Since TV presenter Fern Britton announced that gastric band surgery helped her lose five stone, GP’s have reported a sudden increase enquiries about the procedure.
Many patients are now very keen to have the surgery themselves, in a slightly desperate attempt to lose weight. Few people are aware of the serious health implication of such an invasive, and irreversible procedure.
Many of the enquiries for the procedure have been referred to the Gloucestershire Royal Hospital, where consultant surgeon David Hewin has had many calls regarding the slimming procedure.
David Hewin told the Gloucester Echo;
“Since Fern’s weight loss surgery was been made public earlier this week, I have received more than 20 inquiries – a 400% increase – from people in Gloucestershire asking for more information about gastric band operations. Clearly Fern’s successful weight loss has raised awareness of this type of surgery and the life saving and life-changing results that can be achieved.”
NHS Treatment for Morbidly Obese
Although private treatment can cost in excess of GBP7000.00, the NHS does provide treatment for the morbidly obese, which is defined as having a BMI of over 35 (want to know your BMI? Use our BMI calculator).
In 2006 we looked at the risks of gastric band surgery – a Swiss study showed a 40 per cent complication or failure rate for laparoscopic gastric banding. This news followed Anne Diamond’s botched Belgian gastric banding operation in which the band was incorrectly placed, leading to complications and the requirement for further surgery.
Risks Associated With Gastric Band Surgey
The main problems of gastric band surgery are:
- The wound from the operation can become infected. Antibiotics are given during surgery to help prevent this.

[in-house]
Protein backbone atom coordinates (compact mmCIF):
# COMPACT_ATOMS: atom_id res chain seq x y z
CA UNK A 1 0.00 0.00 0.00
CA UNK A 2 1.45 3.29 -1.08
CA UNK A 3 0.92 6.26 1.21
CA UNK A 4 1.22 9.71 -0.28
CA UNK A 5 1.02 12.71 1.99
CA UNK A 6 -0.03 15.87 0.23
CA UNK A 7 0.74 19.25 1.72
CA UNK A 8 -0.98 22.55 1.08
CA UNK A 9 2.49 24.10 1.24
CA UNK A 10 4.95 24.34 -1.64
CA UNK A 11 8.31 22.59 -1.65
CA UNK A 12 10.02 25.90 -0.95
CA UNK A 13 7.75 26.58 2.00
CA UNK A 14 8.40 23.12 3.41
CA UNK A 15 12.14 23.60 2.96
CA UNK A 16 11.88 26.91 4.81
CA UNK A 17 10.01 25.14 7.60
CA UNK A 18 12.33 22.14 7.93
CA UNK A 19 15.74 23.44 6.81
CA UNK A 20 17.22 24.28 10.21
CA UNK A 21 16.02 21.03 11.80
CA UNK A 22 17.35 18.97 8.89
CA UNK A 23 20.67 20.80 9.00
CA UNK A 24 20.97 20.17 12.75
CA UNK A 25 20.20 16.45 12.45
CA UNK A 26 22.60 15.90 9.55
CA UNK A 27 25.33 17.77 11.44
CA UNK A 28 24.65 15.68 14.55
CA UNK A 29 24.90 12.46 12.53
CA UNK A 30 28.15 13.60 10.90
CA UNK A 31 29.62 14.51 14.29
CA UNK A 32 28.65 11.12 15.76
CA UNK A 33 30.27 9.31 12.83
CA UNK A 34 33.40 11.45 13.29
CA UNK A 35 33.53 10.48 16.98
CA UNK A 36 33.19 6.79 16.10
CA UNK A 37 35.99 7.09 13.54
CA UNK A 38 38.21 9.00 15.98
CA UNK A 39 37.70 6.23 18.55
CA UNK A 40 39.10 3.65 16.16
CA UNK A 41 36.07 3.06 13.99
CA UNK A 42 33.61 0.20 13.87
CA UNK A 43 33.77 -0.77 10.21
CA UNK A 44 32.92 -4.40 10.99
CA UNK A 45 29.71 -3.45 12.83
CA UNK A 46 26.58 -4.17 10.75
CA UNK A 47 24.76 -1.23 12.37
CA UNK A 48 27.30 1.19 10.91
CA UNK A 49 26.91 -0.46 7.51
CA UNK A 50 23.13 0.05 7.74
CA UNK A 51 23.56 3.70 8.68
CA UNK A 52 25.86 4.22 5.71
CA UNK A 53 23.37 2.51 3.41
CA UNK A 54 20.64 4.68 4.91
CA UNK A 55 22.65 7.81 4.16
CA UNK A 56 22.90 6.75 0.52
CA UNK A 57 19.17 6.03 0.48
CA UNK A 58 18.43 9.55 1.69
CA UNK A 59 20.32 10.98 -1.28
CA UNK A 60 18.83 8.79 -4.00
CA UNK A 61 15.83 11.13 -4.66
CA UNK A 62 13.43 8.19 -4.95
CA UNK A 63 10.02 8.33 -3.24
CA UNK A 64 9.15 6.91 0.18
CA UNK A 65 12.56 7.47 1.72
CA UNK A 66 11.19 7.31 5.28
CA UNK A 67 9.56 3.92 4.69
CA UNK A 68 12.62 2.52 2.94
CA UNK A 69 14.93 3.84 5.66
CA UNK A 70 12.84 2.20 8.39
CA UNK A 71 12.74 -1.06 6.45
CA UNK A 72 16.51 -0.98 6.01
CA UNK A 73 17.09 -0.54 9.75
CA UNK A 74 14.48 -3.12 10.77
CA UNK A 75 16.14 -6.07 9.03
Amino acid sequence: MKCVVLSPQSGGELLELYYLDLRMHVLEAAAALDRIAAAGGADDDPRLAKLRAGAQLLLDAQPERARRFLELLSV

- For up to six weeks after the operation, it is possible to develop a blood clot (DVT) in the veins in the leg. This clot can break off and cause a blockage in the lungs. In most cases this is treatable, but it can be a life-threatening condition. Compression stockings, intermittent compression pumps and blood-thinning injections are used to help prevent DVT.
- There is a risk that during the operation other organs in the abdomen may be accidentally damaged.
- There is a risk that the band may slip out of place, break or erode through the stomach wall. This may require further surgery or removal of the band.
- It is possible you may fail to lose sufficient weight or regain weight, and some patients have further weight loss surgery.
- If you lose weight rapidly, there is a risk of developing gallstones in your gallbladder. These can be painful. Your surgeon may remove your gallbladder during surgery.
- Bit of food can get stuck on your stomach, and take time to become dislodged or digested.
Source: BUPA Fact Sheet
Gastric Band Diet
Post operation diet is also very restrictive. The most important aspect of your eating plan for the first four weeks after band insertion is to make sure all your food is puréed and that you eat it in small quantities. After 4 weeks food does not need to be puréed, but quantity must not increase.
After 6 weeks, slightly more can be eaten, but still you must never eat after feeling full. All drinks should be zero calories, which pretty much means NOTHING but water. Ever.
Often these foods cause problems after gastric band surgery:
- Asparagus – cut up very small or blend into soup
- Pineapple – juice is ok, fruit may be difficult to digest
- Rhubarb – cut up very small or puree
- Broccoli – the stalks may cause problems
- Dried fruits – will swell inside you and should be avoided
- Oranges – juice ok, flesh may cause problems
- Meat – needs to diced finely and chewed thoroughly
- White bread is hard to digest and best avoided. In fact, all refined flours and sugars need to be avoide, which means NO CAKES and NO BISCUITS ever again!
The most important consideration is that gastric band surgery is not a quick fix solution. Patients will have to follow a strict diet and exercise program to ensure that the weight stays off. Gastric band surgery is a very extreme measure to take to lose weight.
A sensible low GI diet will in most cases produce the same results, without the risk to health, the costs and the strict lifetime diet that will follow.
Image by James P Gray, MD